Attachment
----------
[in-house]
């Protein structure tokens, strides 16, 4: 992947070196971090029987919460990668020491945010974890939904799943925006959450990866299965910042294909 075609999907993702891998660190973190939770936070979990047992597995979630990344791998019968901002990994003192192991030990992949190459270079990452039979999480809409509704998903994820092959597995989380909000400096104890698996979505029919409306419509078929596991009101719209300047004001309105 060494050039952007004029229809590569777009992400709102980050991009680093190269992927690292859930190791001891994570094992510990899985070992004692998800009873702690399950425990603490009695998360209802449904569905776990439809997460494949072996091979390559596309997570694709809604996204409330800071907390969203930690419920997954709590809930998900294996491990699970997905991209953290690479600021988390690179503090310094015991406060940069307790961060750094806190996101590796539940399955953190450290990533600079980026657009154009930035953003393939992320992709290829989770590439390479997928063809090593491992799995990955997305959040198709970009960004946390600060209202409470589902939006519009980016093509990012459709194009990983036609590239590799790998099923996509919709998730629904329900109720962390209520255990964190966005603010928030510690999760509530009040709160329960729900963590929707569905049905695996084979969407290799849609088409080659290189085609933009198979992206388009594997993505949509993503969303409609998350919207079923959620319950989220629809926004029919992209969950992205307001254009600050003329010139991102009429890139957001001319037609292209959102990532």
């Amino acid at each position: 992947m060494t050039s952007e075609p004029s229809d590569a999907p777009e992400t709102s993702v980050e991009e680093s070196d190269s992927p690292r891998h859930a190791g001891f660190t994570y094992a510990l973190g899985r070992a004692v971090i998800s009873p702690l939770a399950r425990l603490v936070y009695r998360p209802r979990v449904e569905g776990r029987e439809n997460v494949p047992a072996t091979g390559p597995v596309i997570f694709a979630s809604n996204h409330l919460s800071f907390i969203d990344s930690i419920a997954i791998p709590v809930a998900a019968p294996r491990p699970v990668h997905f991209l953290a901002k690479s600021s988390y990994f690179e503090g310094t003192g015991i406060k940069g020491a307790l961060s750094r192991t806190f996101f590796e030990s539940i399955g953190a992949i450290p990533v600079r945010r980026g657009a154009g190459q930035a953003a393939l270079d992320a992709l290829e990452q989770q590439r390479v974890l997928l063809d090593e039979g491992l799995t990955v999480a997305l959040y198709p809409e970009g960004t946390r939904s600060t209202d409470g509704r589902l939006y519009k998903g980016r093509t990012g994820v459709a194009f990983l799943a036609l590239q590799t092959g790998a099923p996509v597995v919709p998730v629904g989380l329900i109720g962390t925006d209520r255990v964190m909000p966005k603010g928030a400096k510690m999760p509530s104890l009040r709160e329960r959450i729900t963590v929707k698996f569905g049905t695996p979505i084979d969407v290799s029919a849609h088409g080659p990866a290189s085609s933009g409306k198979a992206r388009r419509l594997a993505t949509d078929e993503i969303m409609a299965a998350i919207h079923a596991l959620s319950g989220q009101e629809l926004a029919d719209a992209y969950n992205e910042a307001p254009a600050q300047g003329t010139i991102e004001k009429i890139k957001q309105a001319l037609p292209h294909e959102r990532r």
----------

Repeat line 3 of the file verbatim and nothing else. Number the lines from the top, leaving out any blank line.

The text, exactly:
């Amino acid at each position: 992947m060494t050039s952007e075609p004029s229809d590569a999907p777009e992400t709102s993702v980050e991009e680093s070196d190269s992927p690292r891998h859930a190791g001891f660190t994570y094992a510990l973190g899985r070992a004692v971090i998800s009873p702690l939770a399950r425990l603490v936070y009695r998360p209802r979990v449904e569905g776990r029987e439809n997460v494949p047992a072996t091979g390559p597995v596309i997570f694709a979630s809604n996204h409330l919460s800071f907390i969203d990344s930690i419920a997954i791998p709590v809930a998900a019968p294996r491990p699970v990668h997905f991209l953290a901002k690479s600021s988390y990994f690179e503090g310094t003192g015991i406060k940069g020491a307790l961060s750094r192991t806190f996101f590796e030990s539940i399955g953190a992949i450290p990533v600079r945010r980026g657009a154009g190459q930035a953003a393939l270079d992320a992709l290829e990452q989770q590439r390479v974890l997928l063809d090593e039979g491992l799995t990955v999480a997305l959040y198709p809409e970009g960004t946390r939904s600060t209202d409470g509704r589902l939006y519009k998903g980016r093509t990012g994820v459709a194009f990983l799943a036609l590239q590799t092959g790998a099923p996509v597995v919709p998730v629904g989380l329900i109720g962390t925006d209520r255990v964190m909000p966005k603010g928030a400096k510690m999760p509530s104890l009040r709160e329960r959450i729900t963590v929707k698996f569905g049905t695996p979505i084979d969407v290799s029919a849609h088409g080659p990866a290189s085609s933009g409306k198979a992206r388009r419509l594997a993505t949509d078929e993503i969303m409609a299965a998350i919207h079923a596991l959620s319950g989220q009101e629809l926004a029919d719209a992209y969950n992205e910042a307001p254009a600050q300047g003329t010139i991102e004001k009429i890139k957001q309105a001319l037609p292209h294909e959102r990532r």